Chicago Forecast

Sunday Could Tie For Coldest Valentine's Afternoon Ever in Chicago

Freezing for Valentine's Day: Chicago-area highs hover in the single digits with wind chill readings between -15 and -25 degrees

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This weekend's Valentine's Day forecast might make you want to break up with Chicago winter weather for good.

The Chicago area's prolonged bitter blast not only continues this weekend, but it puts Sunday in position to tie for the coldest Valentine's Day afternoon ever.

Chicago's lowest Valentine's daytime high, or the coldest afternoon, was set on Feb. 14, 1943, at 8 degrees.

This Sunday's high temperature is also forecast for 8 degrees, according to NBC 5 Storm Team meteorologist Paul Deanno. Wind chill readings on Sunday could dip between -15 and -25 degrees.

Here's some good news to put things in perspective: The coldest temperature ever recorded on Feb. 14 in Chicago was -11 degrees back in 1905. We aren’t getting close to that record this year. 

Deanno says Chicago’s overnight low will dip to -4 degrees Sunday morning, so technically, we won’t see coldest-ever temperatures for the whole day.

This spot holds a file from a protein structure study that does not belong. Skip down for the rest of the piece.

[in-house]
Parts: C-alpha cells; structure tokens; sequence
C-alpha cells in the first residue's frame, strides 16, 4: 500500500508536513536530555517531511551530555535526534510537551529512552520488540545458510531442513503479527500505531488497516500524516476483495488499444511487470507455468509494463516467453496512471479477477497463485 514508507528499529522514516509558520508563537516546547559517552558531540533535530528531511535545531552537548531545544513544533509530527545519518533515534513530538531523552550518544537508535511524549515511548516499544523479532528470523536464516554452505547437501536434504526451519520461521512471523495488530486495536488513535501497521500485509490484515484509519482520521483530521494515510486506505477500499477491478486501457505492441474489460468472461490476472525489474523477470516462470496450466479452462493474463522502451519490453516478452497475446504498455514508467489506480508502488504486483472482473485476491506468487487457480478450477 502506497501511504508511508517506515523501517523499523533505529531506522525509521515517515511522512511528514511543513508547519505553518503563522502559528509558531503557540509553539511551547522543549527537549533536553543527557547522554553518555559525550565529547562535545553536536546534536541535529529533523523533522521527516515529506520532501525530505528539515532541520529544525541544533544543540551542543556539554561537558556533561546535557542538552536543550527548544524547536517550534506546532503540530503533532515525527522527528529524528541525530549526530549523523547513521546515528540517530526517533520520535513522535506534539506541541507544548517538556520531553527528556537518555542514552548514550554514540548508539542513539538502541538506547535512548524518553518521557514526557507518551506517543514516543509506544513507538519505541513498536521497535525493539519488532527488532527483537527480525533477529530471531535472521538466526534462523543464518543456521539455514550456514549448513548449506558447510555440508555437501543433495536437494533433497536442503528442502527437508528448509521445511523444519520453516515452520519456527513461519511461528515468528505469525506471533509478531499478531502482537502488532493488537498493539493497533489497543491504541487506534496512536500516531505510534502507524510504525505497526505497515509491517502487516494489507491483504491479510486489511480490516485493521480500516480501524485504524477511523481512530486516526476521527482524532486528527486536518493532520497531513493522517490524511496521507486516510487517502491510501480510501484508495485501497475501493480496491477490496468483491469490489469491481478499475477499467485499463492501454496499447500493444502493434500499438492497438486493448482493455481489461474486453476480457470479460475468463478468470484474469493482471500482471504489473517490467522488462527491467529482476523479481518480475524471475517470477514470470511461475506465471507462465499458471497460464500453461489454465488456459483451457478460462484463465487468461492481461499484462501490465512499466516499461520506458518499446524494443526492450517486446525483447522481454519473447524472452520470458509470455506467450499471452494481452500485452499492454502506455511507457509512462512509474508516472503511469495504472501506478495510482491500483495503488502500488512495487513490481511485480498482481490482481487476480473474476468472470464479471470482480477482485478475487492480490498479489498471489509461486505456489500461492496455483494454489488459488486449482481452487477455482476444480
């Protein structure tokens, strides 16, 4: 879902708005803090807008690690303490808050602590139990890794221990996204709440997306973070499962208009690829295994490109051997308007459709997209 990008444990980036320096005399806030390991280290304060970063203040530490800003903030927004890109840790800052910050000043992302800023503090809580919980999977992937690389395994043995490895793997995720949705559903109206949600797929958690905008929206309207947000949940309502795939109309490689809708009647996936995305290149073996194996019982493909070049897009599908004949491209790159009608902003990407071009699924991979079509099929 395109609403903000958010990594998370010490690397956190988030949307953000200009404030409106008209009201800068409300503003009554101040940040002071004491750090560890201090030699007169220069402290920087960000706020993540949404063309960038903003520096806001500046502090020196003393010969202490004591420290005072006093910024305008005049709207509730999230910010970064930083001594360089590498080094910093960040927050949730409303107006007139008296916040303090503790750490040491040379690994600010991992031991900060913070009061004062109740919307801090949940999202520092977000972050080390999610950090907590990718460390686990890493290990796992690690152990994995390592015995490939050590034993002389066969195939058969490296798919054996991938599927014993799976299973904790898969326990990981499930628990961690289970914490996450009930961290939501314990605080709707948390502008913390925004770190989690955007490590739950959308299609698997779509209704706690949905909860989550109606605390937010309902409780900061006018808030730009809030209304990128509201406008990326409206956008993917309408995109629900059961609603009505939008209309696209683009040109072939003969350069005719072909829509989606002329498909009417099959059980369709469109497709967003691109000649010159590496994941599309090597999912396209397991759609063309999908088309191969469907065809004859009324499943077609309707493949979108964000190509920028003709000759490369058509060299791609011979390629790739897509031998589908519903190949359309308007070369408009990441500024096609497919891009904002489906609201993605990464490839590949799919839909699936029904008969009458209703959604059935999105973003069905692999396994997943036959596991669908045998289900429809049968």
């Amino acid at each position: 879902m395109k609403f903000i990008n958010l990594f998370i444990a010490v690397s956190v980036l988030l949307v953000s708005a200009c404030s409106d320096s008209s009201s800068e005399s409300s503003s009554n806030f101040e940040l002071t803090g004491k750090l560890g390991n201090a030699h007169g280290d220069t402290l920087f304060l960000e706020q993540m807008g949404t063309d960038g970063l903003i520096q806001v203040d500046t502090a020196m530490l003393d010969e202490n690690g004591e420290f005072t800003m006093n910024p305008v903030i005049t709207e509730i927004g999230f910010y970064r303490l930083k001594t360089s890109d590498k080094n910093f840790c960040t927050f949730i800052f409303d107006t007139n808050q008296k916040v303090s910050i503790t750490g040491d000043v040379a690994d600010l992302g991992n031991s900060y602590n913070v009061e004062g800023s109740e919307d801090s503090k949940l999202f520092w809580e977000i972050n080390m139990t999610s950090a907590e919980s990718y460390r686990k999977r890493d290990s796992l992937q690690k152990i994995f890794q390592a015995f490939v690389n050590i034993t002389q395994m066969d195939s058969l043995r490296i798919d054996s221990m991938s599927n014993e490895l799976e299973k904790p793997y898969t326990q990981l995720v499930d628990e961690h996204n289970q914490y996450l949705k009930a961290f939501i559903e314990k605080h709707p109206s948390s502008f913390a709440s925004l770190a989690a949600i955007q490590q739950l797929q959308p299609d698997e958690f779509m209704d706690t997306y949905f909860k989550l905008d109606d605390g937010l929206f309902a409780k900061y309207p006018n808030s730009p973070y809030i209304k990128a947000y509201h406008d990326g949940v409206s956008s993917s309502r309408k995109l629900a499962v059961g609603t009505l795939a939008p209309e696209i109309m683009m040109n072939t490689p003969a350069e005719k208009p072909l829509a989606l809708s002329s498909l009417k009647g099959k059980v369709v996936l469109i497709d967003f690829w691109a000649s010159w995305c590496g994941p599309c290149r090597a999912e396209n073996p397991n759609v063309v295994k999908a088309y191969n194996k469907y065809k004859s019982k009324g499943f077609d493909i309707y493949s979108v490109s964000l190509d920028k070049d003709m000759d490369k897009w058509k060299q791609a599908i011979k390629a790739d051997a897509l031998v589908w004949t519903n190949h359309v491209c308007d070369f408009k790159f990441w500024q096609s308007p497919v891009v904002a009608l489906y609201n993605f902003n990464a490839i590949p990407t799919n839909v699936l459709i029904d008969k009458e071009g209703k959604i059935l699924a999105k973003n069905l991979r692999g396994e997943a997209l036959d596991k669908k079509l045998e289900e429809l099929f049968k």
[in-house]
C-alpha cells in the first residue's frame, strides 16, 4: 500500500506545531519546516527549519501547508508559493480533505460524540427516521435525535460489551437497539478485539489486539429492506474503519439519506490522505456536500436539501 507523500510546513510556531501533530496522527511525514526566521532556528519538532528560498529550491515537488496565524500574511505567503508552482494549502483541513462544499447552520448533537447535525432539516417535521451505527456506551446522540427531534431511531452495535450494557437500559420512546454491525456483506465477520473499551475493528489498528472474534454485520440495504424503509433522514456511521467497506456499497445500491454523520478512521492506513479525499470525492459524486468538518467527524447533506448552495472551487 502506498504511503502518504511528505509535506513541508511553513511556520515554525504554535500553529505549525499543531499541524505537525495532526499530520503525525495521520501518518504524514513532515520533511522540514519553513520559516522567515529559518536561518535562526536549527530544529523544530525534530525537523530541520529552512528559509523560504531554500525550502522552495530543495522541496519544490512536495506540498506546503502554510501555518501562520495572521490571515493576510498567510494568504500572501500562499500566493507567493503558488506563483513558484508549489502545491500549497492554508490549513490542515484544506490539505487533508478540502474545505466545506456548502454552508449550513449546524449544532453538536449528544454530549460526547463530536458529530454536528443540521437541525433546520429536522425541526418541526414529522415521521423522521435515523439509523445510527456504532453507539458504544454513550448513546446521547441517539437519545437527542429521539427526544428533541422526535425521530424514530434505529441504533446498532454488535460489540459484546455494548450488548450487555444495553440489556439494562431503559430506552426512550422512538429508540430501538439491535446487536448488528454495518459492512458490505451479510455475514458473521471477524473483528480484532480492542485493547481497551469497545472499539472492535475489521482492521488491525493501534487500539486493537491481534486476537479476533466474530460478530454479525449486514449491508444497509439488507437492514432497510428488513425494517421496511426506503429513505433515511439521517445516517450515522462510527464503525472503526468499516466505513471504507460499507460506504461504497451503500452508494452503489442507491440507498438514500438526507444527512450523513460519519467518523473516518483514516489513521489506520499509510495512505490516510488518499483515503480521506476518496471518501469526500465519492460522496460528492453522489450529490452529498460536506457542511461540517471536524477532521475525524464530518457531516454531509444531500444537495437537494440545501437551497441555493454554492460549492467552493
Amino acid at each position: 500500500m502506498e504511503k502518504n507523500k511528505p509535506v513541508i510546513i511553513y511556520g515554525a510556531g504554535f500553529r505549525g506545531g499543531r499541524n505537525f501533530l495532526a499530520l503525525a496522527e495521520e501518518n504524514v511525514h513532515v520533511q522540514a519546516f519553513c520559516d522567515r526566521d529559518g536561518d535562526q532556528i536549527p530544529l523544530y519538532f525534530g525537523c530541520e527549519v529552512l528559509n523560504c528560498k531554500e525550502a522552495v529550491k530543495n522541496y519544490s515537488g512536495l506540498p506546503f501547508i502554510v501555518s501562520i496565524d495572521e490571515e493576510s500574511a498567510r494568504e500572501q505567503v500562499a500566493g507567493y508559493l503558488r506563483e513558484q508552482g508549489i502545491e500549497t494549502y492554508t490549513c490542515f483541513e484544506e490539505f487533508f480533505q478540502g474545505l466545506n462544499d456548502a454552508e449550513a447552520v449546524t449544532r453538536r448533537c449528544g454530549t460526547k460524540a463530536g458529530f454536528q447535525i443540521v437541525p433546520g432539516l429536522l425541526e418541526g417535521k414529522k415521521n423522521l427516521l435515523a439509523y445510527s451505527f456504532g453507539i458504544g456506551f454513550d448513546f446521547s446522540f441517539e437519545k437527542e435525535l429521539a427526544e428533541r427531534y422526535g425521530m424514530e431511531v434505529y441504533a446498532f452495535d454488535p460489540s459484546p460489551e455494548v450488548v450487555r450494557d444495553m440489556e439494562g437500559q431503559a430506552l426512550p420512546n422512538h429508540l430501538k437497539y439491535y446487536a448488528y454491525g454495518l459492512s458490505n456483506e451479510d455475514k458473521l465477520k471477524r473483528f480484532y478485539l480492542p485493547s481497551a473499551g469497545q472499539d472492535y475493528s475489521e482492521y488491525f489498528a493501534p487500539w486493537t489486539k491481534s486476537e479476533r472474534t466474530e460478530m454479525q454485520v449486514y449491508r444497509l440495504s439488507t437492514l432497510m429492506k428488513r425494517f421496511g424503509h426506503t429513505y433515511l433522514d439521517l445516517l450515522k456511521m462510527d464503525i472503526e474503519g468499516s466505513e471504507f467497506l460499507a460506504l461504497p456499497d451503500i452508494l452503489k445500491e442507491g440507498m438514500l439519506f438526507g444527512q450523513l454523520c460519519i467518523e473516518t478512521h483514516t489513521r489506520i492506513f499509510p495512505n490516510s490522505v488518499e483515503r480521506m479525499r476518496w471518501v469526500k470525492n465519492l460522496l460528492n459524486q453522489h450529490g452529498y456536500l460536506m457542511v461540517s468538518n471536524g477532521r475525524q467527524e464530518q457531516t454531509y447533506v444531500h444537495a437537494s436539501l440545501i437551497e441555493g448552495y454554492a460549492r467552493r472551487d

Also a cold Valentine's Day in Chicago isn't rare: Temperatures dropped to -2 degrees last year.

Still, the Chicago area has seen a remarkable run of cold weather in recent days, and it’s showing no signs of slowing down as dangerously frigid temperatures and even more snow continue. Area officials are encouraging people to stay inside and stay safe.

So what is causing all of this cold? A phenomenon known as “sudden stratospheric warming,” which is occurring over the North Pole.

During the winter, a mass of cold air forms over the North Pole and the Arctic Circle because of the fact that no sunlight shines on that area during the winter months. A stream of air called the “polar night jet stream” keeps that cold air in place, in what amounts to a large circle of air over the top of the globe.

When “sudden stratospheric warming” occurs, the potential exists for that “polar night jet stream” to be disrupted in a big way, and that is what is happening right now.

Our normal polar jet stream, the iconic image of sweeping air that you see in every weather report on your daily newscast, has a large ridge in the western portion of North America, which is caused by the jet stream hitting a large land mass. That ridge can extend all the way up the western Canadian coast and into Alaska, and as the “polar night jet stream” is pressed outward by stratospheric warming, it can conflict with that other jet stream, causing a “wobbling” effect.

When that “wobbling” occurs, it can spell trouble for parts of Canada and the northern United States. The warmer air in the stratosphere presses down on the colder air underneath it, sending it spreading out like toothpaste being squeezed from a tube.

As a result, Canada and the northern United States are seeing colder temperatures than what are being recorded at the North Pole.

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